The Art of Alexander McQueen

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Few years have passed since Lee Alexander McQueen left us and it’s not an overstatement saying that fashion found itself ‘orphan’ from one of its greatest creators, maybe the best from recent decades. The son of a London taxi-driver, who was born in a working class family, learned early how to sew, refined his skills working with Savile Row tailors, completed his degree at the prestigious Central Saint Martins and soon became the darling of stylist Isabella Blow and other big names within the industry.  He was a symbol of a dying species: the artist who makes fashion.

How can you not be moved by his collections? How can you not admire his courage to rebel against the commonplace and commercial predictability that became standard on the runways? His troubled period at Givenchy and conflicts with LVMH executives were proof that he would just fit into the lucrative dynamics of a conglomerate if he could maintain full creative independence. Kering took the hint and bought the idea. Today there is no doubt that it was one of the best investments the group have made.

Alexander McQueen is clearly the Creator archetype. His greatest desire was to express art through his clothes, and by doing it made us reflect on culture and contemporary society. Each show was the result of an intense creative process and complex storytelling that could bring together the most diverse elements: witches, magical creatures, Egyptian queens, Atlantis, primitive beings, chess sets, skulls, wolves… The more he innovated, more the audience was impressed and thrilled. McQueen was able to go through all levels of the Creator: daydreams and fantasies motivated him to create amazing pieces, give forms to particular views and influence our desires. It’s sad that he also embraced the ‘dark side’ of the archetype and fell into the perfectionism trap.

“People do not want to see clothes, they want something that feeds the imagination,” he said after the presentation of the Autumn/Winter 2009. The quote summarizes everything about the brand and keeps being Sarah’s Burton mantra.  Since succeeding the master, even with more romantic and less controversial creations, she had kept the brand identity unshakeable, combining creativity, technique and emotion. Three adjectives that have become rare in the current state of fashion.

Ralph Lauren: American Royalty

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Ralph Lifshitz grew up in the Bronx, a New York neighbourhood where reality is far from the glamour of the Upper East Side. But it was never an obstacle for him to dream about the lifestyle of traditional WASPs: the beach houses on the outskirts of Boston, Ivy League universities and elite sports such as polo, golf and tennis.

His first contact with fashion was as a sales assistant, selling ties at Brooks Brothers. Shortly after, he decided to launch its own brand and, in 1967, Polo Ralph Lauren was established. Almost 50 years later, the brand is recognized worldwide, has several lines and labels (male, female, child, home, perfumes…) and simply redefined American style with their embroidered polo shirts. The shops and campaigns are an invitation to immerse in that Ivy League world dreamed by Ralph, where everyone is rich and successful. Oh, but it’s not what ads are all about?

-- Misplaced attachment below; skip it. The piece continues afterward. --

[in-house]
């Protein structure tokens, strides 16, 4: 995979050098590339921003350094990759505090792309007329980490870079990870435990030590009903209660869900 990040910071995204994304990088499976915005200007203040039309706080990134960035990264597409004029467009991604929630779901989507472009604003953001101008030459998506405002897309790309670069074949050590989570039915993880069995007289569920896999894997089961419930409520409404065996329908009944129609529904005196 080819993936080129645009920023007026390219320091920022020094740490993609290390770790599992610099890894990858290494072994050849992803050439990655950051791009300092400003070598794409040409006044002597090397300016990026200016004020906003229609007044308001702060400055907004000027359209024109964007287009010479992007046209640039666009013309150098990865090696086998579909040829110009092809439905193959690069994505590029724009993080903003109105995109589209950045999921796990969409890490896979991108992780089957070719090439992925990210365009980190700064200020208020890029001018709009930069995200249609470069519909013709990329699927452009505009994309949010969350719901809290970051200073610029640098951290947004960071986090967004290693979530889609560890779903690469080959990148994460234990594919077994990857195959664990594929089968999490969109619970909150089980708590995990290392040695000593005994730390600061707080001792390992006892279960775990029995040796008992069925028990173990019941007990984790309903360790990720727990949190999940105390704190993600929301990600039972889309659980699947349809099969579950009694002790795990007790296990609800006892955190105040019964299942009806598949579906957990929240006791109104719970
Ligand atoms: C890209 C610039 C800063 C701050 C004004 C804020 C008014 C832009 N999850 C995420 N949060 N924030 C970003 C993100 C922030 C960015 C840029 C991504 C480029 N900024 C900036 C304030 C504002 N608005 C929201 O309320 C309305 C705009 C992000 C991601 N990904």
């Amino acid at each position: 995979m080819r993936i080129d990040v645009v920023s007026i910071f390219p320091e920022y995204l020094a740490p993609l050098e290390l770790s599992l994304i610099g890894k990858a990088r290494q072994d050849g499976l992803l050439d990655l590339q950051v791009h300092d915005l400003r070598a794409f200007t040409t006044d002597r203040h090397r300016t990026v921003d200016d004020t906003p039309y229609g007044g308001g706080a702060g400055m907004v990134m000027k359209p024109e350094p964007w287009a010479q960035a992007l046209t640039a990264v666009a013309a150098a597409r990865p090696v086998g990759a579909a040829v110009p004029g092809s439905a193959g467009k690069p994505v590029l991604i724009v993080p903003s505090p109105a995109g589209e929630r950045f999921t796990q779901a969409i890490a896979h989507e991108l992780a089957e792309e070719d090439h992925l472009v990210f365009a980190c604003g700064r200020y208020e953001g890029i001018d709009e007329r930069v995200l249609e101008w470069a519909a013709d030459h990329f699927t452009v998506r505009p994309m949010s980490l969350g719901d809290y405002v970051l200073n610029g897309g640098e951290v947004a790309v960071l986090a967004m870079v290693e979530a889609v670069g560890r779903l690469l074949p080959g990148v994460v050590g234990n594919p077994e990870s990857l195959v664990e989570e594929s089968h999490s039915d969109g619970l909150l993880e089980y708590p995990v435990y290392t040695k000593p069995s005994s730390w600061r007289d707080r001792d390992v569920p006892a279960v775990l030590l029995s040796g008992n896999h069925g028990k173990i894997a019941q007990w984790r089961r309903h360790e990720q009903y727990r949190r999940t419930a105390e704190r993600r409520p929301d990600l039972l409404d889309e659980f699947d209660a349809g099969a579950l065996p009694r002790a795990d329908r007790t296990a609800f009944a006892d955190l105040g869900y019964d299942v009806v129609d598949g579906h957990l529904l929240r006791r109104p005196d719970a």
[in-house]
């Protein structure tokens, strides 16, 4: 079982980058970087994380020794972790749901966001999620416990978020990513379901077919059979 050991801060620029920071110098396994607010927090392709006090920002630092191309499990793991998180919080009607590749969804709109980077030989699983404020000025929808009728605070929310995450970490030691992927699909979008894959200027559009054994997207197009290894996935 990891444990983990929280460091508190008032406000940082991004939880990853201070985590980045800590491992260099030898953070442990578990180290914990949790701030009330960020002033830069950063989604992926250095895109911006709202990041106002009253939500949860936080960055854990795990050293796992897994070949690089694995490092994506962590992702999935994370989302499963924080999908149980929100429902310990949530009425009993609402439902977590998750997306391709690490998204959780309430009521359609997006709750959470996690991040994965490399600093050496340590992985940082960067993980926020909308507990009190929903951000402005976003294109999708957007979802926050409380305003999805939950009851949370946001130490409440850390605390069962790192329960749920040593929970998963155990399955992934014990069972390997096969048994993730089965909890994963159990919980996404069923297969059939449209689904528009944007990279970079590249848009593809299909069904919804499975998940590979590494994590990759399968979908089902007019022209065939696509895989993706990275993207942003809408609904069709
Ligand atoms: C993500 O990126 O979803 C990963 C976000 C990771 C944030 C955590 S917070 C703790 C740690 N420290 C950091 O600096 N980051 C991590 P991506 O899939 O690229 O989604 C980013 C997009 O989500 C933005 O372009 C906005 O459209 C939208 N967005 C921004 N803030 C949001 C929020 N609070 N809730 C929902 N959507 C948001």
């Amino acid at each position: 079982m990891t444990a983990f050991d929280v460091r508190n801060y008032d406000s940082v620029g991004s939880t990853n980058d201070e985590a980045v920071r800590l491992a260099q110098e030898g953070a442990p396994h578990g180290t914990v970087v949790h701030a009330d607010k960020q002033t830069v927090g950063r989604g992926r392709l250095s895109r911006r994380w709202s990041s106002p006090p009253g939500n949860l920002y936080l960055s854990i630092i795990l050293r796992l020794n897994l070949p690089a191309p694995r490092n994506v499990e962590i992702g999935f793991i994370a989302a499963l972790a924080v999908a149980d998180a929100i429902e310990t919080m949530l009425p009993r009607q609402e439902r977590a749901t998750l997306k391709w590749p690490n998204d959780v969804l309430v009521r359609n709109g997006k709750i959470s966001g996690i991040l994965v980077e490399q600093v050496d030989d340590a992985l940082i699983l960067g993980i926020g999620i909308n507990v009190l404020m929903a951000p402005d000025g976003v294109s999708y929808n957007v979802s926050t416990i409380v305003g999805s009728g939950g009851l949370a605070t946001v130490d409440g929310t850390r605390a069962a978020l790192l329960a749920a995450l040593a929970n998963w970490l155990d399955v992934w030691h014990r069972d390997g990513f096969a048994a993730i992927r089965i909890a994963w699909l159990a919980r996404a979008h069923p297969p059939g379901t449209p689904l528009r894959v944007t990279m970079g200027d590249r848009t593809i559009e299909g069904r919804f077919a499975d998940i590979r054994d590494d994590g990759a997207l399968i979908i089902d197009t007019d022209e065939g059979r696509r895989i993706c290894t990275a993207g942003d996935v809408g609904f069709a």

Yes, but in the case of Ralph Lauren inspiration and aspiration go together because the designer himself is the greatest example of someone who lives the American dream. One of his biggest concerns is that all brand communications tell an engaging story. In all retail channels, the brand’s values are in every detail: from the Preppy decor to the menu of Ralph’s restaurants, passing by the virtual RL Mag. Add to that the support to sports, philanthropic initiatives, and the Ralph Lauren Center for research and treatment of cancer.

With all this, it is impossible not to think of Ralph as a leader, selling this idea of prestige and achievement through the brand, as if the customer automatically become successful when purchasing it. The combination of control, status and even patriotism are related to the Ruler archetype,  the most suitable symbol to Ralph Lauren. Take a look at these pictures: it’s impossible to avoid a vision of a civilized and prestigious universe, isn’t it?  It’s good to count on Ralph Lauren to keep up with the dream!

The Essence of Chanel

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Anyone who knows a little bit of fashion history is aware of Coco Chanel’s trajectory: an orphan girl who was abandoned in a nunnery by her father, she aspired to be a singer, but her skills as seamstress ended up opening the doors to a new and prestigious life, and to change forever the way women dress.

There is no shortage of books and movies about last century’s most important fashion designer as much as rumours and mysteries surrounding her private life, including aristocratic and rich lovers, and even a connection with Nazism. Nevertheless, what really matters is that Gabrielle Chanel built a mythical brand around herself, so powerful that products created decades ago still are desire objects. Who doesn’t want a 2.55 bag or a tweed suit? Even with all the competition, Chanel No 5 keeps its position in the top 10 best-seller fragrances year after year. Of course, Karl Lagerfeld deserves a lot of credit for maintaining Coco’s aura and updating her ‘codes’ for over 30 years. His comprehension is actually the secret of the brand.

At the end of the day, Chanel is so fascinating because of its ability to establish an emotional bond with clients and is flawless in communicating its essence. That’s why it’s an archetypical brand. The Chanel woman is confident, independent and successful. Her sexy-appeal is never obvious and lies in the fact that she can thrive in a man’s world, without letting her femininity go.

All campaigns reinforce these values, as the videos bellow attest showing a romantic and seductive vibe that always put the woman in charge. They are the ones who seduce, just like Gabrielle did! The same pattern can be observed in ad campaigns, as much as in the selection of personalities who embody specific lines and collections (amongst the ambassadors are Alice Dellal, Linda Evangelista, Blake Lively, Claudia Schiffer, Vanessa Paradis and Cara Delevigne).

Every single communication evidences that Lover archetype in its desire to seduce and be attractive. Anyway, many fashion brands do the same, don’t they? The difference here lies in adding the boldness and Coco’s magnetism to those elements – and being loyal to them. The brand’s essence keeps being powerful and distinctive. Just like Chanel No 5!